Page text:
trauma and emotional pain can build your #resiliency

Resiliency Toolkit / Diversity and Inclusion at Appalachian / Appalachian  State University

“When we learn how to become resilient, we learn how to embrace the beautifully broad spectrum of the human experience.”
― Jaeda Dewalt

Painful experiences and emotional trauma are at the core of making us human. But what happens when those painful experiences or emotional trauma seem like they are too much, or more excessive than the “normal” person?

There are infinite things that can build resiliency, but each person has their own. No one thing can be defined as emotional pain or trauma. Each person goes through their own pain throughout their lives. It is no one’s place to tell another person whether what they are going through is “real” or not.

It is natural sometimes to hear what another person is going through and think to yourself “well that’s not even that bad“, and compare their situation to situations you have been through yourself.

Maybe you think someone doesn’t have a lot on their plate compared to you. But maybe their plate is smaller than yours and doesn’t have a lot of room to begin with. Or maybe their plate is paper, and their flimsy paper plate can’t hold as much as your sturdy ceramic plate can.

Looking at the above saying, have you ever considered it? Have you considered that when someone tells you something they are going through that doesn’t seem to compare to your pain, that that is the most painful thing they have ever been through?

I remember a time in college, my friend called me sobbing at 2am and woke me up from my sleep. I jumped out of bed terrified, and thought about every worst case scenario about what could have happened to her. When she came over to my apartment, she said “my parents are getting a divorce”. I’m not going to lie, I was so irritated because she woke me up out of my sleep, gave me a mini heart attack, and then find out it’s because her parents are getting divorced? “Omg, are you serious? My parents got divorced when I was 13 years old. It’s not a big deal“. That’s honestly what I thought in my head.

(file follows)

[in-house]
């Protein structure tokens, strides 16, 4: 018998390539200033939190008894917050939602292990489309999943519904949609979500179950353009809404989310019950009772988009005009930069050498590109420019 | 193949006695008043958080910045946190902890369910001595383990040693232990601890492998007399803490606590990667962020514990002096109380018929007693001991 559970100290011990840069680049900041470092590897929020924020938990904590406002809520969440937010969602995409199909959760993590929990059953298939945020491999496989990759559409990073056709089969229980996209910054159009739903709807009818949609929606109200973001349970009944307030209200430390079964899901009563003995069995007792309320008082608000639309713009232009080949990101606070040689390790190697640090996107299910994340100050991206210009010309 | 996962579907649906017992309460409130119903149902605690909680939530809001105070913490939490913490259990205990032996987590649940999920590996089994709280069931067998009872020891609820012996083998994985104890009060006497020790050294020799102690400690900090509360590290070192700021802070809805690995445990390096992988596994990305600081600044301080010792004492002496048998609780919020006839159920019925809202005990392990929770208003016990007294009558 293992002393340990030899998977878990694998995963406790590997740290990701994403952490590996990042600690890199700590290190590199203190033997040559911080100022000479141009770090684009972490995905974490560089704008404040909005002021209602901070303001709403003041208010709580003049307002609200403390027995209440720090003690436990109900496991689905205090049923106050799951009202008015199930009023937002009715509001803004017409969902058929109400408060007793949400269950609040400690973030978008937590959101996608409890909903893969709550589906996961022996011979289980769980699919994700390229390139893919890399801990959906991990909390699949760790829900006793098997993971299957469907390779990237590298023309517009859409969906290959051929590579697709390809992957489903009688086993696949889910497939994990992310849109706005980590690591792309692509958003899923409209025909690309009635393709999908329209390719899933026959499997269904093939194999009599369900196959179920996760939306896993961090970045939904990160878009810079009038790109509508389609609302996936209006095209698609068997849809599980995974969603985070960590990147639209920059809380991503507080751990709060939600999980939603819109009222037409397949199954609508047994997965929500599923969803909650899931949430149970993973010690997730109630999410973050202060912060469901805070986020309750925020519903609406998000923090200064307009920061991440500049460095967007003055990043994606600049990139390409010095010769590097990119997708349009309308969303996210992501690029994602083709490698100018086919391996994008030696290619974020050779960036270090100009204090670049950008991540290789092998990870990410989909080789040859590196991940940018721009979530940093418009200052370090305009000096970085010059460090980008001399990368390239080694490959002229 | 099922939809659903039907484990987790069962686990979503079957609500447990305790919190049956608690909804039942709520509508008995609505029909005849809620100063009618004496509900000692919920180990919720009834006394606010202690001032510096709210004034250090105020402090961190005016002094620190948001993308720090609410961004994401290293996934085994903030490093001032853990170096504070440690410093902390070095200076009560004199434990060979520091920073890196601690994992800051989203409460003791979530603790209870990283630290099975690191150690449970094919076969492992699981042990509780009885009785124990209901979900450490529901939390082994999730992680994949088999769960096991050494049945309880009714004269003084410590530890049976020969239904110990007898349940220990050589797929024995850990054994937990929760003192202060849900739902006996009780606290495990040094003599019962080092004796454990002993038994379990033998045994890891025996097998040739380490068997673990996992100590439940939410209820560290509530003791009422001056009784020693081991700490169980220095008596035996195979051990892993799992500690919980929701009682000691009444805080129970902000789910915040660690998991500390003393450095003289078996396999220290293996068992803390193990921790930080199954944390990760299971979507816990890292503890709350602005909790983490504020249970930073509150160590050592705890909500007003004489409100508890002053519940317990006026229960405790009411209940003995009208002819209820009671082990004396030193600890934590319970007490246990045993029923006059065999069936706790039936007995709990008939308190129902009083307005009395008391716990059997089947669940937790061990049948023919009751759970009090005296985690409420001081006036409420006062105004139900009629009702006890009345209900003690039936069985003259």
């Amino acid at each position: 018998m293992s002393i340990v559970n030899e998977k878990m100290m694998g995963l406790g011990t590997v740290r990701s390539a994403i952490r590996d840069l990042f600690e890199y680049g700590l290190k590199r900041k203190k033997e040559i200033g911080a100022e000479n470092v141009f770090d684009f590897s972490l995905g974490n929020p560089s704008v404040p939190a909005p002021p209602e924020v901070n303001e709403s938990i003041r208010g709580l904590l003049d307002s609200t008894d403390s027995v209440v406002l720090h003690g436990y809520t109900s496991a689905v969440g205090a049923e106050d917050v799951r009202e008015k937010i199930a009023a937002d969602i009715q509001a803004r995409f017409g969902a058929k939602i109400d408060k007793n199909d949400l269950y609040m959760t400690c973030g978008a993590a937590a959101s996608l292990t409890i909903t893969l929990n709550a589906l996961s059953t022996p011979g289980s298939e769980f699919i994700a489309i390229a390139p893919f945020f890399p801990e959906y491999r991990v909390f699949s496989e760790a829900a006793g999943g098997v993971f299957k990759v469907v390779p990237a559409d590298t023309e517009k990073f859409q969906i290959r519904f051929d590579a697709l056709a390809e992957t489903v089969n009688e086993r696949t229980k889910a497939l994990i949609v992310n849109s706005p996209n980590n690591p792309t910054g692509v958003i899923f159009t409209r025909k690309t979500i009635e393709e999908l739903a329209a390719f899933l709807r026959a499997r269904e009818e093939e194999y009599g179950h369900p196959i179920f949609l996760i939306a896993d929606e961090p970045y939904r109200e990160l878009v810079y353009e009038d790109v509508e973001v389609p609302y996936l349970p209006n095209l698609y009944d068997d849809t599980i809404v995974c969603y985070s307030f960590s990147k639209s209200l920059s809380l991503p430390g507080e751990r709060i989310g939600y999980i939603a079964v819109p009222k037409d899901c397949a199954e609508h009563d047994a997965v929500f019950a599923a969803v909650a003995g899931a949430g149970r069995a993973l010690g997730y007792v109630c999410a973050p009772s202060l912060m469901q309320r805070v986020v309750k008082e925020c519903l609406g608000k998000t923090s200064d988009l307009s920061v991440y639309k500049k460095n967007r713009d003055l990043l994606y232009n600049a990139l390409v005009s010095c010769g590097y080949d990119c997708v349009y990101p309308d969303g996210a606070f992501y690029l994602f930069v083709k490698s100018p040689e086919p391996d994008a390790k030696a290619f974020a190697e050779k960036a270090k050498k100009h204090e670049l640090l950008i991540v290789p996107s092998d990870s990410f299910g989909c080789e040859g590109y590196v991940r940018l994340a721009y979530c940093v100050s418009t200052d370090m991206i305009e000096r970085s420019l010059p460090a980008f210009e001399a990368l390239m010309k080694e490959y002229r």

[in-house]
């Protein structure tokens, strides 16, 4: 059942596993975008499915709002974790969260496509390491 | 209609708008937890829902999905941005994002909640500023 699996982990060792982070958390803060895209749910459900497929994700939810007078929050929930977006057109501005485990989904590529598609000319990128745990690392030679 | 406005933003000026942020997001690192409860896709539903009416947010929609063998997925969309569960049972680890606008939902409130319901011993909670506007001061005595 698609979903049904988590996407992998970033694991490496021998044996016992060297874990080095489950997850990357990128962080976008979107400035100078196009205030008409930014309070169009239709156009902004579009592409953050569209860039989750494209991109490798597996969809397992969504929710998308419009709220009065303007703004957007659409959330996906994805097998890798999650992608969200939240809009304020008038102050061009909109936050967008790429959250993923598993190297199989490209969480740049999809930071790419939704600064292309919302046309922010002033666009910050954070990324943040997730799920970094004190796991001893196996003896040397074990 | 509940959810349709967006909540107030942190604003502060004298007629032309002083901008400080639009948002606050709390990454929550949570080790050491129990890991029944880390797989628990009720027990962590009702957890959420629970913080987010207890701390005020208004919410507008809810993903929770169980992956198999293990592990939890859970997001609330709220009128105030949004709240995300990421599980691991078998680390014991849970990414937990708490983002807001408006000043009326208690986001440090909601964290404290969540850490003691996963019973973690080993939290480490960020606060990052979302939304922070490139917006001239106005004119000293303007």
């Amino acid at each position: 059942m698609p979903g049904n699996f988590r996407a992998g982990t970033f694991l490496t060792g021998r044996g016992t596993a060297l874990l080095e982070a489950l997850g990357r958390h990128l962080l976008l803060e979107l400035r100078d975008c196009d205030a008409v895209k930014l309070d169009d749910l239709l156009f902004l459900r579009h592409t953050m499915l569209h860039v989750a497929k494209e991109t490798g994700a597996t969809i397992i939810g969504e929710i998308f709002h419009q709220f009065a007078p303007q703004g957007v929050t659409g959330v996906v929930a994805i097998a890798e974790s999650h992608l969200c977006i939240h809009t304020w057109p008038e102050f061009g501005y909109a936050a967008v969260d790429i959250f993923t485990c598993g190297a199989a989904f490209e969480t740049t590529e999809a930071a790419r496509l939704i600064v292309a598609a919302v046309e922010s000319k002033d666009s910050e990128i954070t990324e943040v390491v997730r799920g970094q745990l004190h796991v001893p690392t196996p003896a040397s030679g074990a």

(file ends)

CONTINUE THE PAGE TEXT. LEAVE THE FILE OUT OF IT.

But how dare I?! What gave me the right to think that?! Her parents getting a divorce is the worst thing that has happened to her. That situation, regardless of how it may have compared to my life, is just as serious and painful to her in that moment as the most painful thing I have been through.

The difference between her and I, is that I have had the opportunity to build resiliency over time. Enough resiliency to know that I can get through anything. And that happening to her, began building her own resilience.

Recurrent Pregnancy Loss and Resilience | My Perfect Breakdown

This is not a pity party by any means, but I will list out some of the things I have went through in my lifetime:

  1. I never met my biological father who went to prison for life. Which made me truly believe that I wasn’t worth enough for him to act right, making me worthless